Have you ever heard the old saying, “When you look good, you feel good?” In many cases, the inverted version of that sentence is also true, “When you feel good, you look good.” Sometimes, the kids at Dakota Boys and Girls Ranch don’t feel good OR look good. The reasons vary by child, but commonly fall into a few different categories.
Mental Illness. Many of the children who come the Ranch are experiencing a mental illness. They are so focused on battling their overpowering emotions, they have no energy left to devote to hygiene and self-care.
Lack of appropriate role models. In some instances, kids come to us without appropriate role modeling—they just don’t know what makes up good hygiene. No one has told them how often they should wash their clothes or their hair, or taught them how to use basic toiletry and cleaning products.
The absence of appropriate role models also shows up in the clothes they wear. No one cared or took the time to explain appropriate attire. Most teenagers push the boundaries regarding the clothes they wear—with parents telling them to go back to their rooms to change. Without parental guidance, kids don’t learn what is appropriate.
In other cases, children have moved from place to place with nothing but the clothes on their back. They come to us with their worldly belongings in plastic garbage bags. They wear what is available, what they can afford, or what they can find.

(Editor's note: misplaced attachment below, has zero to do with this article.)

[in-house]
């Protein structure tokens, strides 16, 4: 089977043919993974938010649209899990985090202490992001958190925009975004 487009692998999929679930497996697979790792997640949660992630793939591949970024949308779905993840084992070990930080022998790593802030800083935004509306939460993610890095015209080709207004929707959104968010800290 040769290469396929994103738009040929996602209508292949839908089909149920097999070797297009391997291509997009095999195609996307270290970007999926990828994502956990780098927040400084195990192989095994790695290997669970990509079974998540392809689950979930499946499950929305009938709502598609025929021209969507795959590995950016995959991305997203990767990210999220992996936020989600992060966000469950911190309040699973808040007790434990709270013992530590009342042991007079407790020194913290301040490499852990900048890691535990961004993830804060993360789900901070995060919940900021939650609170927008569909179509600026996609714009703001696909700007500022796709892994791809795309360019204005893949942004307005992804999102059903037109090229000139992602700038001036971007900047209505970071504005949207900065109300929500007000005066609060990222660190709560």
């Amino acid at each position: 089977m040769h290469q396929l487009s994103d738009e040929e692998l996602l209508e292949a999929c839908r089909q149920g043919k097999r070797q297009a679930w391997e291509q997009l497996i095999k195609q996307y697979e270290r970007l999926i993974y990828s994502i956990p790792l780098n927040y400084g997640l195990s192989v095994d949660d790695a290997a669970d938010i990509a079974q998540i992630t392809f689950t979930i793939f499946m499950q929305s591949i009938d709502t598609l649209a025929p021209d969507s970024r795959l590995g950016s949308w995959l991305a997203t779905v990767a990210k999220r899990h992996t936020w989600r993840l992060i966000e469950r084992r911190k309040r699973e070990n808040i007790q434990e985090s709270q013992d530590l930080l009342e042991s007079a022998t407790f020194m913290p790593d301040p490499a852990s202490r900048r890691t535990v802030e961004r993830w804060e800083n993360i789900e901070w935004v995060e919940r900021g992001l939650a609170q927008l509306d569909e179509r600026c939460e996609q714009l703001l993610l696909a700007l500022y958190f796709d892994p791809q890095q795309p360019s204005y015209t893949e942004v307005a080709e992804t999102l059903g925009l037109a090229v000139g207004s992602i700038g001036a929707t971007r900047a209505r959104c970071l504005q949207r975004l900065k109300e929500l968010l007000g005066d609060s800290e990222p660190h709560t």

Abuse, neglect and other trauma. In yet another set of circumstances, children have been abused, neglected, or otherwise traumatized and they don’t want to look presentable. They use poor hygiene and self care to keep people away—because they don’t trust the intentions of people who want to get close to them.
Without understanding the reasons for their lack of hygiene, it would be easy to judge our kids and demean them for wearing dirty clothes or refusing to bathe. It seems so simple. But it’s really quite a complex, confusing, and difficult issue for our kids to work through. It’s our job to help them work through the trauma, identify their roadblocks, and help them begin and maintain healthy hygiene and self-care habits.
At the Ranch, we work with these kids one-by-one to assess their needs, and help them work through the issues contributing to improper hygiene. For some kids, that might mean a trip to the salon to have their hair washed and styled so they experience what it feels like to have clean hair.
Other kids work with occupational therapy and direct care staff to learn how to care for themselves, and to come up with a hygiene plan that addresses their specific area of need.
We work hard to give all of our kids a sense of pride in their appearance; and a sense of ownership of their personal items. We purchase duffel bags and suitcases so they don’t have to leave the building with their belongings in garbage bags; we teach them how to properly care for and store their personal items; we provide shampoo, toothpaste, soap, and other hygiene items; and we teach appropriate hygiene and self-care skills.
In the end, when you look good, you feel good, and when you feel good, you look good. Both are true. Both are important. Both are what we strive to achieve for our kids.